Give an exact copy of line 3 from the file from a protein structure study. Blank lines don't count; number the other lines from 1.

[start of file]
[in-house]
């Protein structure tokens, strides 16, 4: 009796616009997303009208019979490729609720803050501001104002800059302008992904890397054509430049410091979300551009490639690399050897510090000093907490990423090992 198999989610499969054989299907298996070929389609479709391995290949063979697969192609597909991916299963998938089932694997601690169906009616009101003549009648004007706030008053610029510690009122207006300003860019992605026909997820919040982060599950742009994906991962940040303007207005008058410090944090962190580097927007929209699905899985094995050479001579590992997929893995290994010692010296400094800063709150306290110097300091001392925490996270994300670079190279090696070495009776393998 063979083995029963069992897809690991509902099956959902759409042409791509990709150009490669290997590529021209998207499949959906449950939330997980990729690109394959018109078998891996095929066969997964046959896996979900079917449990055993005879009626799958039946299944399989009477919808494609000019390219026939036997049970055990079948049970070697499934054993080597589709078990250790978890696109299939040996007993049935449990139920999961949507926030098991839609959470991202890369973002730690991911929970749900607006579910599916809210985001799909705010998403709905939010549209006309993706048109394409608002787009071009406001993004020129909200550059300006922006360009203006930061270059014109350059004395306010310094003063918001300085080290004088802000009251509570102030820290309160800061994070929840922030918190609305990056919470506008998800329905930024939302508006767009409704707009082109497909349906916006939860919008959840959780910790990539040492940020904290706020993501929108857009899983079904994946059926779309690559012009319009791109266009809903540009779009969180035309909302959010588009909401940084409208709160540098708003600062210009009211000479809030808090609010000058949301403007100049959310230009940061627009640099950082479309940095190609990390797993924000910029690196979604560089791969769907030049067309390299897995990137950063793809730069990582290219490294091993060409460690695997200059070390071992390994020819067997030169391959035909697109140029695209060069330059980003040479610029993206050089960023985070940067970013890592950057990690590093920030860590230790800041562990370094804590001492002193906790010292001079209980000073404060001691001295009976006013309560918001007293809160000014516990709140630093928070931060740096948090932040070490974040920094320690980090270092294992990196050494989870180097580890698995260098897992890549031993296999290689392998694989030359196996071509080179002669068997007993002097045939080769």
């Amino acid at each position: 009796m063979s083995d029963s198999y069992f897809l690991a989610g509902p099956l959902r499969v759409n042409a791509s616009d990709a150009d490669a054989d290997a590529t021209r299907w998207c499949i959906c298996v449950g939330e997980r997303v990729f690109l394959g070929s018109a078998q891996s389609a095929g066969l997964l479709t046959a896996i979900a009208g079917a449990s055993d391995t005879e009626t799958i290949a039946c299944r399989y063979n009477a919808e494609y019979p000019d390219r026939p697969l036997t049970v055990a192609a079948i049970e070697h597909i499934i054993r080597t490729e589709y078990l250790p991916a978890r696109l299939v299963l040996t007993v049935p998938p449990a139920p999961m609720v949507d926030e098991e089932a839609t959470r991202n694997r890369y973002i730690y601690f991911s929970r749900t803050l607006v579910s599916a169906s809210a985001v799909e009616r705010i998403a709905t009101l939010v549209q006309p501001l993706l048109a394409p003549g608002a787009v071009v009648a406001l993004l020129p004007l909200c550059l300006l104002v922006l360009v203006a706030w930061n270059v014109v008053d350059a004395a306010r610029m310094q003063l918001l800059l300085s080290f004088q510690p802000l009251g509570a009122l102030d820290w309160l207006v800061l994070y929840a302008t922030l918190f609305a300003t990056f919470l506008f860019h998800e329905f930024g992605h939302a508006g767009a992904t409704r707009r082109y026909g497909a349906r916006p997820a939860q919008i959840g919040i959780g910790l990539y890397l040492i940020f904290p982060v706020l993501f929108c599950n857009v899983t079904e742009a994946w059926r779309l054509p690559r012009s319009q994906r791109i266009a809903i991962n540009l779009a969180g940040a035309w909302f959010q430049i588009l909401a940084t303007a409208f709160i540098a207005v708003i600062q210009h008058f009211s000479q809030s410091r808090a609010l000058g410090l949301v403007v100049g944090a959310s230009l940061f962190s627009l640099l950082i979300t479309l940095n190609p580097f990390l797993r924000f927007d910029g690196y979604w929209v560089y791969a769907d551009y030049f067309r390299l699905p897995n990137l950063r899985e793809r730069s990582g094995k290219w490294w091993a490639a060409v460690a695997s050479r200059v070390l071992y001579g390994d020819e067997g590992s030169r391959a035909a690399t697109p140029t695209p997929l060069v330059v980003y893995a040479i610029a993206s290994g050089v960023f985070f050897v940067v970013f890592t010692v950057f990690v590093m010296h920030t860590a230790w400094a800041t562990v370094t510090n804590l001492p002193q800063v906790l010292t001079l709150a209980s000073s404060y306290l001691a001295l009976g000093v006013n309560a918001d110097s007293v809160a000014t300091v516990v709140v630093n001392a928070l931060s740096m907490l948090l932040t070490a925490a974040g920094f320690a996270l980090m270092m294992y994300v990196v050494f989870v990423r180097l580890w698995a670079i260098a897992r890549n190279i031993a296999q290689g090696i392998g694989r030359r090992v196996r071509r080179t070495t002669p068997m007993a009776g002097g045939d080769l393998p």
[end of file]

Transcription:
């Amino acid at each position: 009796m063979s083995d029963s198999y069992f897809l690991a989610g509902p099956l959902r499969v759409n042409a791509s616009d990709a150009d490669a054989d290997a590529t021209r299907w998207c499949i959906c298996v449950g939330e997980r997303v990729f690109l394959g070929s018109a078998q891996s389609a095929g066969l997964l479709t046959a896996i979900a009208g079917a449990s055993d391995t005879e009626t799958i290949a039946c299944r399989y063979n009477a919808e494609y019979p000019d390219r026939p697969l036997t049970v055990a192609a079948i049970e070697h597909i499934i054993r080597t490729e589709y078990l250790p991916a978890r696109l299939v299963l040996t007993v049935p998938p449990a139920p999961m609720v949507d926030e098991e089932a839609t959470r991202n694997r890369y973002i730690y601690f991911s929970r749900t803050l607006v579910s599916a169906s809210a985001v799909e009616r705010i998403a709905t009101l939010v549209q006309p501001l993706l048109a394409p003549g608002a787009v071009v009648a406001l993004l020129p004007l909200c550059l300006l104002v922006l360009v203006a706030w930061n270059v014109v008053d350059a004395a306010r610029m310094q003063l918001l800059l300085s080290f004088q510690p802000l009251g509570a009122l102030d820290w309160l207006v800061l994070y929840a302008t922030l918190f609305a300003t990056f919470l506008f860019h998800e329905f930024g992605h939302a508006g767009a992904t409704r707009r082109y026909g497909a349906r916006p997820a939860q919008i959840g919040i959780g910790l990539y890397l040492i940020f904290p982060v706020l993501f929108c599950n857009v899983t079904e742009a994946w059926r779309l054509p690559r012009s319009q994906r791109i266009a809903i991962n540009l779009a969180g940040a035309w909302f959010q430049i588009l909401a940084t303007a409208f709160i540098a207005v708003i600062q210009h008058f009211s000479q809030s410091r808090a609010l000058g410090l949301v403007v100049g944090a959310s230009l940061f962190s627009l640099l950082i979300t479309l940095n190609p580097f990390l797993r924000f927007d910029g690196y979604w929209v560089y791969a769907d551009y030049f067309r390299l699905p897995n990137l950063r899985e793809r730069s990582g094995k290219w490294w091993a490639a060409v460690a695997s050479r200059v070390l071992y001579g390994d020819e067997g590992s030169r391959a035909a690399t697109p140029t695209p997929l060069v330059v980003y893995a040479i610029a993206s290994g050089v960023f985070f050897v940067v970013f890592t010692v950057f990690v590093m010296h920030t860590a230790w400094a800041t562990v370094t510090n804590l001492p002193q800063v906790l010292t001079l709150a209980s000073s404060y306290l001691a001295l009976g000093v006013n309560a918001d110097s007293v809160a000014t300091v516990v709140v630093n001392a928070l931060s740096m907490l948090l932040t070490a925490a974040g920094f320690a996270l980090m270092m294992y994300v990196v050494f989870v990423r180097l580890w698995a670079i260098a897992r890549n190279i031993a296999q290689g090696i392998g694989r030359r090992v196996r071509r080179t070495t002669p068997m007993a009776g002097g045939d080769l393998p």